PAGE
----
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National Small Business Week: 5 Things I Learned

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The author (center) at the SBA's National Small Business Week.
The author (center) at the SBA's National Small Business Week.

Every year since 1963, when President John F. Kennedy first made it official, the Small Business Administration has saluted the nation’s top business owners during National Small Business Week, usually held in Washington D.C. each May.

Many of the attendees, including the state winners of the SBA’s Small Business Person of the Year, come to not only celebrate small business, but to learn. I had the pleasure of sitting on a panel on how best to utilize social media, and the business owners who attended were full of smart questions. But I didn’t just attend Small Business Week to teach; I, too, came to learn. Here are five things I picked up at the annual gathering:

1. The money is flowing.

According to the SBA, the need for business loans has shifted. "Three years ago, small-business owners needed to borrow money to survive -- now they need it to buy equipment, hire staff, and grow their businesses.” SBA Administrator Karen Mills said, noting that the SBA has guaranteed $30 billion in loans to small businesses, a record-setting amount.

Traditionally, it’s nearly impossible for most startups to access capital. To help new companies that fall in the so-called "Valley of Death" funding gap (those that are seeking financing in the $1 to $4 million range), the SBA instituted an Early Stage SBIC Initiative, which commits as much as $1 billion "in SBA guaranteed leverage" (meaning it will encourage private sector investment) over a five-year period to “selected early stage venture funds.”

The news from the federal contracting front was even more dramatic -- since fiscal year 2009, almost $300 billion in federal prime contracts and more than $200 billion worth of subcontracts were awarded to small businesses by federal agencies.

2. Multitasking tools are key.

There were plenty of marketers at the event, showing off their latest products and services for small business. Some were pretty impressive. Obviously, most small businesses run lean and mean and are dependent on technology to maintain staff productivity. One problem many businesses are facing, according to a survey from Sage, is that they are dependent on several different disconnected apps to get work done, which slows them down. The company just launched Sage One, a SaaS service that joins tasks like money management, invoicing, project tracking, task assignments, messaging and reporting together in a single Web-based app.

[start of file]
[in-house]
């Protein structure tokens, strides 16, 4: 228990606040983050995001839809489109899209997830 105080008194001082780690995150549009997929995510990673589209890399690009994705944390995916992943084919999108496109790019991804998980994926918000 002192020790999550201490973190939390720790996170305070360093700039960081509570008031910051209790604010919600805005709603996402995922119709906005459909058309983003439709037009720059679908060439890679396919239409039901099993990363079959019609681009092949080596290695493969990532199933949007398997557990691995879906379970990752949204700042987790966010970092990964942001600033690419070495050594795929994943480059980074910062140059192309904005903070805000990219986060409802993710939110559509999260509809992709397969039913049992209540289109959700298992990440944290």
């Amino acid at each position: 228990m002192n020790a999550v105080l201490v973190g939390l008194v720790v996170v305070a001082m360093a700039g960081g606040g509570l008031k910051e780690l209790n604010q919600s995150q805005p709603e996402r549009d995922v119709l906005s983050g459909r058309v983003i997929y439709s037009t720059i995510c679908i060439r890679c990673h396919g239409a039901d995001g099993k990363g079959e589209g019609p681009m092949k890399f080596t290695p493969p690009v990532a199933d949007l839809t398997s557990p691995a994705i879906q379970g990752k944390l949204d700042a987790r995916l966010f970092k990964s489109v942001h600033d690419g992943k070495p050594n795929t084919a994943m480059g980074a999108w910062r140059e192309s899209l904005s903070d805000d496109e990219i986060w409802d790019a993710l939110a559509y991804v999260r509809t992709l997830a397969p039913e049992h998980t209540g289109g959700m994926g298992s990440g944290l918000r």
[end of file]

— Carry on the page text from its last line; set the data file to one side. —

This seems best suited for service businesses and virtual companies. You can sign up for a 30-day free trial, followed by a $1 a month subscription fee for three month. Regular pricing is $29 a month.

3. The forecast calls for clouds.

Speaking of marketers, many are now offering small business cloud solutions. Greg Wartes, the director of marketing for RoseBud Technologies, a software services company, told me the primary objection entrepreneurs have to embracing the cloud is a fear of security. But, Wartes says, once entrepreneurs see the benefits the cloud offers, it is "easy to get past that." And many business owners don’t realize they’re likely already using cloud-based services.

When you work in the cloud, you can access your information from anywhere on any computer. I had been concerned that I wouldn’t be able to work during my upcoming trip to India, but Wartes showed me how switching to Office 365 will enable me to check email, and most important for me, access my Word documents (yes, I’m a Microsoft user).

For businesses bigger than mine Office 365 also offers email addresses with your own domain name, instant messaging, video conferencing and Web access to all Office programs such as Word, Excel and PowerPoint, all starting at $6 per month per employee.

4. It's time to sell abroad.

One of the SBA’s key focuses has been helping American businesses export their products and services. The National Export Initiative was launched in March 2010 with the goal of doubling U.S. exports by 2014. We’re already off to a good start -- in 2011, U.S. exports hit a record-setting $2.11 trillion, up from $1.5 trillion in 2009.

Mills said when you ask yourself, "Where will your next customer come from?" you should look offshore because "96 percent of the world's consumers (controlling two-thirds of global purchasing power) live outside the U.S." If you’re interested in reaching all those people, head to Export.gov.

5. Determine your brand reach.

With the proliferation of social media platforms and search engines, it’s more important than ever to know your brand reach. But it would take the better part of a day to monitor your social media and online presence. Brandify takes the pain out of that monitoring process. Launched by a team at Microsoft in March, Brandify measures your activity on Facebook, Twitter, LinkedIn, Foursquare, Bing, Google, Yahoo and Yelp and gives you score between 450 and 850.

Brandify not only shows you what’s going on with you online, it suggests actions you can take to raise your score, and provides insights about where your website ranks on the search engines, your social media activity and your website.

Brandify's creators plan to add new features and envision it as a "small business ecosystem." They say customers are checking in several times a day to see their scores.

The service is educational, free, and, I must admit, kind of fun.

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